19. The computer program product of of claim 15 wherein the computing of the electromigration placement quality value further comprises functional descriptive material that, when executed by a data processing system, causes the data processing system to perform actions that include::
identifying one or more transistor groups in each of the plurality of circuit placements;
computing a current through each of the identified transistor groups, the computing of the current resulting in one or more current distributions; and
generating an electromigration placement quality vector corresponding to the one or more current distributions, wherein the electromigration placement quality value is the electromigration placement quality vector.
20. The computer program product of claim 19 further comprising functional descriptive material that, when executed by a data processing system, causes the data processing system to perform actions that include:
sorting the current distributions from a high current value to a low current value, wherein the generation of the electromigration placement quality vector includes grouping the sorted current distributions by unique current values and a count of the number of times that each unique current value appears in the circuit placement.
Description
FIELD OF THE INVENTION

The present invention relates generally to a system and method for designing circuits with improved electromigration characteristics. More particularly, the present invention relates to a system and method for generating electromigration quality vectors to select circuit placements and routings.

RELATED ART

Electromigration is the transport of material caused by the gradual movement of the ions in a conductor due to the momentum transfer between conducting electrons and diffusing metal atoms. The effect is seen in applications where high direct current densities are used, such as in microelectronics and related structures. As the structure size in electronics such as integrated circuits (ICs) decreases, the practical significance of this effect increases. Research the field of electromigration was pioneered by James R. Black, who set the basis for all research in this area and for whom the Black equation is named.

Electromigration decreases the reliability of ICs. In the worst case it leads to the eventual loss of one or more connections and intermittent failure of the entire circuit. Since the reliability of interconnects is not only of great interest in the field of space travel and for military purposes but also with civilian applications like for example the anti-lock braking system of cars, high technological and economic values are attached to this effect.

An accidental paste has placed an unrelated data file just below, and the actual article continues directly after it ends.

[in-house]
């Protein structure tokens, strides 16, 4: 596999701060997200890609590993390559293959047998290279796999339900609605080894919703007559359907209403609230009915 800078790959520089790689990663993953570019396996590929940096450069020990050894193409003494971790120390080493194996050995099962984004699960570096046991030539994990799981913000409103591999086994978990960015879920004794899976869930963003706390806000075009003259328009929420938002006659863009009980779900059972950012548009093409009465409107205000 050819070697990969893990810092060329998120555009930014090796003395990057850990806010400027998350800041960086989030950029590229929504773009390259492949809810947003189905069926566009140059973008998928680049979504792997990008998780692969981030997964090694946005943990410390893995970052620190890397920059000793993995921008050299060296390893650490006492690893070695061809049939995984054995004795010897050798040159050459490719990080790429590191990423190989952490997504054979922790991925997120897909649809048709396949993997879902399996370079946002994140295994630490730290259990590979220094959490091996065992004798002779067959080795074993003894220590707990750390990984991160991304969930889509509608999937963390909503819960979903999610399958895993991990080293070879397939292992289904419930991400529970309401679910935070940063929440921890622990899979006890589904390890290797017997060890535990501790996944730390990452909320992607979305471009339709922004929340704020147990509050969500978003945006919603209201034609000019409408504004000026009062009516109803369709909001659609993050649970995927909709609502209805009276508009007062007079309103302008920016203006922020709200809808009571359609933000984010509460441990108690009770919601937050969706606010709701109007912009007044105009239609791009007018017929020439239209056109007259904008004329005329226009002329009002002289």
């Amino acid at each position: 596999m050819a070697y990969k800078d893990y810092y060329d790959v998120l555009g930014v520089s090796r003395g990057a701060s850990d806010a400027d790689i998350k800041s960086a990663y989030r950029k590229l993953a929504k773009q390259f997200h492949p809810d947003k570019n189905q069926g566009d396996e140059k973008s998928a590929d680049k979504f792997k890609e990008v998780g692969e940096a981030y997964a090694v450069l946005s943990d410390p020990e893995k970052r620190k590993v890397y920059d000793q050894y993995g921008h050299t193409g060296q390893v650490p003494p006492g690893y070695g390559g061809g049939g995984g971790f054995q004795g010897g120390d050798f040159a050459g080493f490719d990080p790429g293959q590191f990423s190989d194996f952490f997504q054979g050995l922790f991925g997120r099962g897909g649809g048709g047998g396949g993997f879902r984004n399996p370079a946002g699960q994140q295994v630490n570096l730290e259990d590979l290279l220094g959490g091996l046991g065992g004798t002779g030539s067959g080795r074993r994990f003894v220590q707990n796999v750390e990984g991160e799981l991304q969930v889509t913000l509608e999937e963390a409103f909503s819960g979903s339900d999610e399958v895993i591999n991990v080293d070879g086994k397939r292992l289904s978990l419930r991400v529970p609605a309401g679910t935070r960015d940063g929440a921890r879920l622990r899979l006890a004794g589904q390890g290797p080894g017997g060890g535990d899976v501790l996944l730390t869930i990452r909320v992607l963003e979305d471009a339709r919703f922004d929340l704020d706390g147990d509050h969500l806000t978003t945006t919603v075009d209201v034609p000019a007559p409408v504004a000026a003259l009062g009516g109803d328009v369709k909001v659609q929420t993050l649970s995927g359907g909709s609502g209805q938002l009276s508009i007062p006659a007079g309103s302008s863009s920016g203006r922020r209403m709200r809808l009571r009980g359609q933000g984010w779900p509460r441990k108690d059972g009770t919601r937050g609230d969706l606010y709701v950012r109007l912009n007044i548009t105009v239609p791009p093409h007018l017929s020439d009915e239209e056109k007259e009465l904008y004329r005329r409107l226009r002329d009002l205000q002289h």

Due to the relatively high life span of interconnects and the short product lifecycle of most consumer ICs, it is not practical to characterize a product's electromigation under real operating conditions. A mathematical equation, the Black equation, is commonly used to predict the life span of interconnects in integrated circuits tested under “stress”, that is external heating and increased current density, and the model's results can be extrapolated to the device's expected life span under real conditions.

Although electromigration damage ultimately results in failure of the affected IC, the first symptoms are intermittent glitches, and are quite challenging to diagnose. As some interconnects fail before others, the circuit exhibits seemingly random errors, which may be indistinguishable from other failure mechanisms (such as electrostatic discharge (ESD) damage.) In a laboratory setting, electromigration failure is readily imaged with an electron microscope, as interconnect erosion leaves telltale visual markers on the metal layers of the IC.

With increasing miniaturization the probability of failure due to electromigration increases in Very Large Scale Integrated (VLSI) circuits because both the power density and the current density increase. In advanced semiconductor manufacturing processes, copper has replaced aluminum as the interconnect material of choice. Despite its greater fragility in the fabrication process, copper is preferred for its superior conductivity. It is also intrinsically less susceptible to electromigration. However, electromigration continues to be an everpresent challenge to device fabrication, and therefore the EM research for copper interconnects is ongoing.